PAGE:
Pipe Blast Could Spur Safety Bills


Tuesday, August 22nd 2000, 12:00 am
By: News On 6


WASHINGTON (AP) — The deaths of 11 people from a New Mexico natural gas pipeline explosion may force Congress to pass long-stalled legislation to intensify inspections of underground pipelines, a lawmaker says.

Forty-two people were killed by natural gas pipeline accidents between 1986 and June 30, according to the Office of Pipeline Safety, an agency of the National Transportation Safety Board.

``It's galling to think that more tragedies could happen while these bills sit in committee,'' said Rep. Jay Inslee, D-Wash., a sponsor of one of the bills.

A man who died Monday in a Lubbock, Texas, hospital, was the 11th victim of Saturday's explosion of a buried natural gas pipeline near Carlsbad, N.M. Five children were among those killed when the pre-dawn explosion swept flames down the Pecos River's banks and through tents where two families were camping.

The daughter-in-law of the man who died Monday remained in critical condition in Lubbock. The woman's parents, husband and two children were among the dead.

The last major pipeline safety bill passed in 1996.

``This is the window of opportunity,'' Inslee said Monday. ``We need to pass out a comprehensive pipeline safety bill now, not wait until next session.''

A gasoline pipeline broke in June 1999 in Bellingham, Wash., and the ensuing fire killed three people. That accident led to an influx of proposed regulations and reports, but none has passed.

Inslee said he already has been promised a committee hearing on the issue and expects a pipeline safety bill to make it out of Congress this session.

``My concern is the type of bill that makes it out of Congress,'' he said. ``If it doesn't have any meat on its bones, then it's not worth it.''

Various versions of House and Senate pipeline safety legislation, including bills introduced by Inslee, Rep. Bob Franks, R-N.J., and Sen. John McCain, R-Ariz., would require more pipeline operator training and periodic pipeline testing. The Transportation Department does not mandate rechecks once pipes are in the ground.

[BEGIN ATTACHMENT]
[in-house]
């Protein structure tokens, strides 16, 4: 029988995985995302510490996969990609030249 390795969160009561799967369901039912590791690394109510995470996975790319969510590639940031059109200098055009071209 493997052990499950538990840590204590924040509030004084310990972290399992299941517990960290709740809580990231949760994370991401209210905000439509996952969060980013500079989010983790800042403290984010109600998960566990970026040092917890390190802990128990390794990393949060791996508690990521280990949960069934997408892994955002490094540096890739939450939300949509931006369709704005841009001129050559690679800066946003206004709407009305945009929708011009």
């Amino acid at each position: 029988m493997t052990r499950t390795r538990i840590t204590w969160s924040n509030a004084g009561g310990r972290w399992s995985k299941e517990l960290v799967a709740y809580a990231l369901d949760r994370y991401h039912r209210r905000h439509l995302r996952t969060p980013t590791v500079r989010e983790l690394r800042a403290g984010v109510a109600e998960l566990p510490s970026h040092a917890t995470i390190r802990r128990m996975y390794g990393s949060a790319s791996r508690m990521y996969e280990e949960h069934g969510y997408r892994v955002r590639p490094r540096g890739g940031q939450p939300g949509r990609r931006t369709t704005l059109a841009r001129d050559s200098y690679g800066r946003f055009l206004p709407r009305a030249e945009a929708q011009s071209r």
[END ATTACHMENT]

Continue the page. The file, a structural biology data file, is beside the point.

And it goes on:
Legislation also would increase penalties for unsafe pipelines, including cash fines and possible shutdown of a substandard pipe, and public disclosure of all pipe locations.

``No longer are these pipes buried underground only in remote locations, miles away from the nearest home or business,'' Franks said in a speech last month. ``In my home state, thousands of people live or work in immediate proximity to pipelines.''

The safety office has tried for six years to create a national pipeline map without completing the job.

``There are many things wrong with our pipeline system and many things that need to be fixed,'' Inslee said.

An inspector general's report in March criticized the Office of Pipeline Safety for failure to complete improved inspections required by a 1992 law of unusually sensitive and highly populated areas of the 325,000 miles of natural gas pipelines.

OPS was supposed to have completed the first step by 1994 but has not, the report said.

The outstanding congressional mandates all will be met before the end of the year, OPS said in its response to the report.

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The bills are H.R. 4849, H.R. 4749, and S.2438.

On the Net: Congress: http://thomas.loc.gov

Office of Pipeline Safety: http://ops.dot.gov